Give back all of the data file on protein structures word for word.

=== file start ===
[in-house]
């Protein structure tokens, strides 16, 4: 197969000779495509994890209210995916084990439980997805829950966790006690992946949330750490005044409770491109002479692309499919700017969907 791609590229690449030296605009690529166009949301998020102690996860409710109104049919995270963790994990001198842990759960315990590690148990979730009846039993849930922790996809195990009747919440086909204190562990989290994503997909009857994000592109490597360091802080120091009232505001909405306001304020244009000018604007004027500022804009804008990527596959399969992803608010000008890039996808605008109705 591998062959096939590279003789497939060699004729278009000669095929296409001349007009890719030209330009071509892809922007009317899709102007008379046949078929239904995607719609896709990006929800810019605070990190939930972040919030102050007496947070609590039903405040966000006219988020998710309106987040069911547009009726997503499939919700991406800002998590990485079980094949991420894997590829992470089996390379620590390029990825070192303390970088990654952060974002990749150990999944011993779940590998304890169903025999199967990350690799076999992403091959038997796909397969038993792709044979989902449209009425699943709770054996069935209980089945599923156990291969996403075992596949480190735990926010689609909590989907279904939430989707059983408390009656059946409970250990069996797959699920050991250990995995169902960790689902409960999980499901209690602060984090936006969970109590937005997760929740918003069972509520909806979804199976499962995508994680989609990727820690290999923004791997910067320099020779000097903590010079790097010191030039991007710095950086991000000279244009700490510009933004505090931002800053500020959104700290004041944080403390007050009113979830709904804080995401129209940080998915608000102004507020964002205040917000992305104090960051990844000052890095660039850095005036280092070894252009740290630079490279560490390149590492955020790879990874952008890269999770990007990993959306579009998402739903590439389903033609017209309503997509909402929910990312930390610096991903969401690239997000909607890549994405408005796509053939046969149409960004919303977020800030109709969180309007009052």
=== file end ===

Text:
[in-house]
């Protein structure tokens, strides 16, 4: 197969000779495509994890209210995916084990439980997805829950966790006690992946949330750490005044409770491109002479692309499919700017969907 791609590229690449030296605009690529166009949301998020102690996860409710109104049919995270963790994990001198842990759960315990590690148990979730009846039993849930922790996809195990009747919440086909204190562990989290994503997909009857994000592109490597360091802080120091009232505001909405306001304020244009000018604007004027500022804009804008990527596959399969992803608010000008890039996808605008109705 591998062959096939590279003789497939060699004729278009000669095929296409001349007009890719030209330009071509892809922007009317899709102007008379046949078929239904995607719609896709990006929800810019605070990190939930972040919030102050007496947070609590039903405040966000006219988020998710309106987040069911547009009726997503499939919700991406800002998590990485079980094949991420894997590829992470089996390379620590390029990825070192303390970088990654952060974002990749150990999944011993779940590998304890169903025999199967990350690799076999992403091959038997796909397969038993792709044979989902449209009425699943709770054996069935209980089945599923156990291969996403075992596949480190735990926010689609909590989907279904939430989707059983408390009656059946409970250990069996797959699920050991250990995995169902960790689902409960999980499901209690602060984090936006969970109590937005997760929740918003069972509520909806979804199976499962995508994680989609990727820690290999923004791997910067320099020779000097903590010079790097010191030039991007710095950086991000000279244009700490510009933004505090931002800053500020959104700290004041944080403390007050009113979830709904804080995401129209940080998915608000102004507020964002205040917000992305104090960051990844000052890095660039850095005036280092070894252009740290630079490279560490390149590492955020790879990874952008890269999770990007990993959306579009998402739903590439389903033609017209309503997509909402929910990312930390610096991903969401690239997000909607890549994405408005796509053939046969149409960004919303977020800030109709969180309007009052």